A member of ours used to show up at our house about 4 p.m. on Thanksgiving Eve to deliver a turkey. Earlier that morning the turkey had been eating its breakfast. By the next morning, after our breakfast, it would be in the oven becoming our dinner. We were having a farm-to-table Thanksgiving.
Across America, the farm-to-table movement continues to grow. People look for the freshest fruits, vegetables, and meats. We have grown suspicious of highly processed foods with unknown additives and preservatives. We are not sure where the food has really come from either in terms of location or producers. Is the food safe? Is the food healthy? Is it really food?
Let’s get food that is fresh, local, and pure: farm-to-table.
We should do the same with biblical theology. Let’s make sure that we are getting safe and healthy theology that really is biblical theology. The best way to do that is “farm-to-table”with local and reliable producers. By this, I mean personally reading your Bible and being involved in a local Christian congregation.
Podcasts and posts proliferate. Ancient and historical texts abound. Scholars search and then produce profound tomes. Certainly, these are not all bad, but they are more like processed food than farm to table. Their ingredients are uncertain. Their origins and perspectives are unclear. Some are like junk food. Some are very tasty but limited in nutritional value. Some are harmful, eternally so.
Of course, such things are not useless. There is a place for boxed macaroni and cheese in our lives. What would life be like without a Snickers Bar or the ability to throw a frozen pizza in the oven? Getting a taste of Italian or Chinese or Mexican food by going down the International aisle at the grocery store instead of going to the airport to get on a plane enhances life’s experience. To listen to a podcast, read the ancients, or sit at the feet of a scholar can provide benefit and a richness to our faith life. But like farm to table, like shopping in the fresh food section of the grocery store, the more your faith is rooted in reading the Bible for yourself and joining weekly or more with your local congregation, the better your diet will be.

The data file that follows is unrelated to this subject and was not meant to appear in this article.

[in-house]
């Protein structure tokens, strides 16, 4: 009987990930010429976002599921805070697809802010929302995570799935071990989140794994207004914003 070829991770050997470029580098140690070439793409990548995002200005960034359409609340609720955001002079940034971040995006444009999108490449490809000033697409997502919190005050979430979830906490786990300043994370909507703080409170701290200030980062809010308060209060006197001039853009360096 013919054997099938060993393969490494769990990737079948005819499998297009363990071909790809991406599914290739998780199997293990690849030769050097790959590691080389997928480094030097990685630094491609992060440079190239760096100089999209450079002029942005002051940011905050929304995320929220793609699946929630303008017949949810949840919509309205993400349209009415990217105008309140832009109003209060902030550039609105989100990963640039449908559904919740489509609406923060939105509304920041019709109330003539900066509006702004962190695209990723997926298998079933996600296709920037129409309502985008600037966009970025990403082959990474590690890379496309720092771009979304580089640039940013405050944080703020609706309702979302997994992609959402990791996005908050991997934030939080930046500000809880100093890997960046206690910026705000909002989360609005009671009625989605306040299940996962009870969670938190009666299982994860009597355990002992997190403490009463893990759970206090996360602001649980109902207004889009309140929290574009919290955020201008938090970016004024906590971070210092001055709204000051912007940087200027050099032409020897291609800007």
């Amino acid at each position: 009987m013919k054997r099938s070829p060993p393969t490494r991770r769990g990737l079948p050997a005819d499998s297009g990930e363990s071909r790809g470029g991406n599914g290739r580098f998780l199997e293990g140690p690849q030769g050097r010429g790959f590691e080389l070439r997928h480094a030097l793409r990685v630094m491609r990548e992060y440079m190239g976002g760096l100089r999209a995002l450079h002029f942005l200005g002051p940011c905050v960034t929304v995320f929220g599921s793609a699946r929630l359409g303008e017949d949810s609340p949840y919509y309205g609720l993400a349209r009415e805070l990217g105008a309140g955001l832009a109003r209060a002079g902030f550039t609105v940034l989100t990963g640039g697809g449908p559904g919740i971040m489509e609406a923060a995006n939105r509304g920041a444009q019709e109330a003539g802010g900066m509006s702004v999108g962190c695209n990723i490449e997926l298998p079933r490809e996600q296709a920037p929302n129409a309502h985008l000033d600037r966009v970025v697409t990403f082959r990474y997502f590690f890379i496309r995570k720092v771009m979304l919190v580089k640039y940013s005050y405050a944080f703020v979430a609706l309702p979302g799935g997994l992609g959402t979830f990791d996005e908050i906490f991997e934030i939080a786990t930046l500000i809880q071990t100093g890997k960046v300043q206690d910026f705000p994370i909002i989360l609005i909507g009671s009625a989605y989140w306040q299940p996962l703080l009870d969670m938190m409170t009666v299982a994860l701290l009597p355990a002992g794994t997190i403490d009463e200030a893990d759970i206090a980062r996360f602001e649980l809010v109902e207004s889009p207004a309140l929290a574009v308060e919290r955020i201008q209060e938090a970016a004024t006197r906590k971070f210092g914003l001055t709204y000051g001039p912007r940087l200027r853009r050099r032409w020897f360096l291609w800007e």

Check your theological diet. Are you relying on podcasts and articles (not counting this one!) as your primary source of Christian nutrition? Are you consuming the scholars and the ancients in a way that leaves you too stuffed to read, mark, learn and inwardly digest the Bible itself? Are you sampling online worship throughout the world and not worshiping with fellow congregants and a local pastor who knows you?
If you are feeling sluggish and unmotivated, it may be your diet. You may be consuming too much of the wrong things and not enough of the best things. Let’s return to what has been a center of health in the Christian Church from the beginning: personally engaging in the Word of God within the context of a local community of believers.
God bless you as you gather for Thanksgiving. Offer up thanks to God for His manifold goodness. Enjoy a meal of fresh food as foretaste for That Meal: “a feast of rich food, a feast of well-aged wine, of rich food full of marrow, of aged wine well refined” (Isaiah 25:6).
NOTE: Like physical health, spiritual health is not an end in and of itself. It is a means by which we are better able to engage the world around us.
This article first appeared on Rev. Davis’ blog, towardsignificance.com, on September 29, 2023.
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